"We have taken four months to examine this instrument, because our judgement should not be hastily formed.  We have played upon it with renewed, and consequently, renewing zest - and every time we take it up, we wonder over and over again, how it has been that flute-makers have overlooked, ore rather not seen the very thing that Mr. Siccama  has accomplished.  Now, it is done, everybody can see how it is accomplished.  Yet that nobody did see it but Mr. Siccama , is quite certain.  See the clumsy though ingenious complexities of Boehm in his attempt to gain the same end.  See the keys, the wires, and the new and complex contrivances, which this latter gentleman exhibits in the Boehm flute.  The remedy being actually worse than the disease.  For the tone on the latter is lost in order to gain perfect intonation.  The tone on the Boehm flute is tubby, unvibrative and unresonant.  Our purpose however is not to praise Mr. Siccama 's flute at the expense of Mr. Boehm's, but it is hardly possible to speak of this new invention without adverting to the other.  It is done here in no invidious sense, but simply to illustrate our meaning.  A complex machinery to affect a simple end always excites our suspicion that it is not the best way.  Nature is touched and sounded by primitive means oftener than by abtruse ones.  If we look at these two new inventions - with this idea a priori, to guide us - the rare simplicity of Mr. Siccama's flute is at once apparent."

Dramatic and Musical Review, May 22, 1847

"The Patentee has availed himself of his knowledge of acoustics to put in practice an entirely new system with regard to the construction and tuning of flutes.  To test the truth of his theory, neither time nor expense have been spared, and the result must convince everyone of the excellence of the method pursued.  The tone of this instrument is powerful and brilliant, and every interval perfectly in tune.  All the holes are nearly alike in size, which gives a beautiful equality of tone, and affords facilities for the production of harmonic notes which could not possibly be effected on the old flute.  The great advantage offered in this instrument is that the old method of fingering is retained.  As improvements, when bas ed on scientific principles, cannot fail to be appreciated by the discerning, I have no hesitation in predicting its adoption by all those who are desirous of possessing a perfect instrument."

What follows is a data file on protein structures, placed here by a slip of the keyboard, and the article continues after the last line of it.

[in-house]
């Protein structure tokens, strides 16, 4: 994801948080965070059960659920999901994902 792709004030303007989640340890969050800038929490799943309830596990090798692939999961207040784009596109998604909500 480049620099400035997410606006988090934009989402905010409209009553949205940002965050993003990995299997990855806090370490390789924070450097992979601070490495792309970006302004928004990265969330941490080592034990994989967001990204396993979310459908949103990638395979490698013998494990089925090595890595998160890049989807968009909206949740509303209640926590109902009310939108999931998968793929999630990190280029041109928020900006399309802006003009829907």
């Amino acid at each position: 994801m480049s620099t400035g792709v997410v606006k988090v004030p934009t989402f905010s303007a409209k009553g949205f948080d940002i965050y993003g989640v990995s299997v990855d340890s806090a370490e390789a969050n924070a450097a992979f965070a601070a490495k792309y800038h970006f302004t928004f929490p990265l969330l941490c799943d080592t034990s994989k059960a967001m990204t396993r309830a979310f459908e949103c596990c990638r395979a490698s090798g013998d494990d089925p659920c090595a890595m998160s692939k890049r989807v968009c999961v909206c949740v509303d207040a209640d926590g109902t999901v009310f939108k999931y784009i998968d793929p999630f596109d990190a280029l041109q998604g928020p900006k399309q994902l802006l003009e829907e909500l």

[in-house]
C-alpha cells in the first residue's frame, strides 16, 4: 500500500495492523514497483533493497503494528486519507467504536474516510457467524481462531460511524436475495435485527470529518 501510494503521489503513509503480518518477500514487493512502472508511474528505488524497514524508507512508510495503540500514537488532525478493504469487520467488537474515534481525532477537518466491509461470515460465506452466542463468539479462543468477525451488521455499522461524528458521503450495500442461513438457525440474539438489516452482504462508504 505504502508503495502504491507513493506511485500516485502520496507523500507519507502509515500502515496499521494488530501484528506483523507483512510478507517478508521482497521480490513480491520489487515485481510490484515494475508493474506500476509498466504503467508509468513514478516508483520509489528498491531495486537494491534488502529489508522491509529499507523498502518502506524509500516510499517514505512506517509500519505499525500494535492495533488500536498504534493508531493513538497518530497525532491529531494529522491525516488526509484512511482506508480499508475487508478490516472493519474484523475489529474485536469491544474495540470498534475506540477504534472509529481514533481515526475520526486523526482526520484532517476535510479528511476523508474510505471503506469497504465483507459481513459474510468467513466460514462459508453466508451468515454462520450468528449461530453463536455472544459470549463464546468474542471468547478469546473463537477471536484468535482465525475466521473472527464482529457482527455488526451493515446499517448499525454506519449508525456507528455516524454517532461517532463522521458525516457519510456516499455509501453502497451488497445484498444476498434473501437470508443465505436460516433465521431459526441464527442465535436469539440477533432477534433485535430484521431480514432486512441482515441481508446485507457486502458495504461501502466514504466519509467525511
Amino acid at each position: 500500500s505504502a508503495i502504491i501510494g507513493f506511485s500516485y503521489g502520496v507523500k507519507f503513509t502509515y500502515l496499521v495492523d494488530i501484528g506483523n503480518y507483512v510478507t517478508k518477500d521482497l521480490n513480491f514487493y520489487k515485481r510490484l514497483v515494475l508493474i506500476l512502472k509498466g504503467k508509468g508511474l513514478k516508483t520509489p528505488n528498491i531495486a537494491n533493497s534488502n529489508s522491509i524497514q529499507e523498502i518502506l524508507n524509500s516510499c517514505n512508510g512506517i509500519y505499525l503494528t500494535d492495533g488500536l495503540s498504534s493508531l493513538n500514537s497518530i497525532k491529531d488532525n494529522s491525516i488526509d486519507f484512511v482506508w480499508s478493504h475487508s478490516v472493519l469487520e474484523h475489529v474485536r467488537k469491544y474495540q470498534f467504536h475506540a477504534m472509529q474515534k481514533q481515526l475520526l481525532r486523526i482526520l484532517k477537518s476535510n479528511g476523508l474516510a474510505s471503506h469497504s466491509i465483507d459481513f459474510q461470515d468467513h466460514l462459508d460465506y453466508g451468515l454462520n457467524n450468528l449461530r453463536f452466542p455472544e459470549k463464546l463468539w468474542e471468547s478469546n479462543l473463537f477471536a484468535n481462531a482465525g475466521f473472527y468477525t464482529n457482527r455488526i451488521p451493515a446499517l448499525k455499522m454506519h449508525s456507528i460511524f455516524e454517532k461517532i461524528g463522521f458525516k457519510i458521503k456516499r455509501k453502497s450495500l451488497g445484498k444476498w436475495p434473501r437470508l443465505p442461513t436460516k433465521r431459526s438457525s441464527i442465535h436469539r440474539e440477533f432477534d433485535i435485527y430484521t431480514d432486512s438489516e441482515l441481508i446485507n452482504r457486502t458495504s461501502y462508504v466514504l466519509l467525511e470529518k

Magazine of science, August 1848

"Siccama's Patent Diatonic Flute. - Among the numerous scientific improvements in the construction of musical instruments, Siccama's new Patent Diatonic Flute stands pre-eminent.  The peculiarly rich tones of this instrument are produced by the same method of fingering as on the usual eight-keyed flute, with much less exertion; and it is so constructed with respect to the bore, position, and form of the holes and keys, as to realize throughout the whole range of the instrument the most perfect intonation.  It is with one of Siccama's flutes that Mr. R. Sidney Pratten is delighting crowded audiences during the present season, and obtaining the unbounded applause which his performances so justly deserve, and which will soon raise him to that reputation so long enjoyed by the late Charles Nicholson, who in execution and brilliancy of tone, he even surpasses."

Preston Chronicle, August 26, 1848.

"Concert. - On Tues day Evening, Mr. Melling's Farewell Benefit Concert took place at the theatre .... the flute solo (Tulou), by Mr. P. Hill, of the Ancient Concerts, London, was well executed, and showed the player to be a master of his instrument.  The instrument was one of Siccama's Patent Diatonic Flutes - a great improvement upon the common flute both as regards power and correct intonation.  It is a superior instrument to the Boehm flute, in as much as the fingering is unaltered; a performer on the common flute being able to adopt to the Siccama with very little study.  With these advantages, and the fine quality of its tones, this instrument merits the attention of both amateurs and professors."

Leicesterhire Mercury, October 21, 1848.

"Mr. H. Nicholson at Northampton.- The Northampton Mercury of last Saturday, in speaking of a concert given, says - Mr. H. Nicholson's Flute solo (which was honoured with the only encore of the evening) was a very elaborate and brilliant performance, deriving additional effect from a recent improvement upon the instrument (one of Siccama's Patent) by which the tone are rendered much more equal and liquid, and the execution of rapid passages is facilitated."

Manchester Guardian, December 30, 1848.

"A Patent Flute. - We understand that the instrument upon which Mr. Richardson, the celebrated flutist, performed at the two recent concerts given by M. Jullien in the Free Trade Hall, is of a new construction, the subject of a patent,.  It is called "Siccama 's Patent Diatonic Flute."  Mr. Richardson, who played don this flute for the first time here, has stated that he considers it is the only flute in perfect tune, requiring much less exertion in playing, and so greatly superior in the quality and power of its tones, that he has determined to adopt it in preference to all others."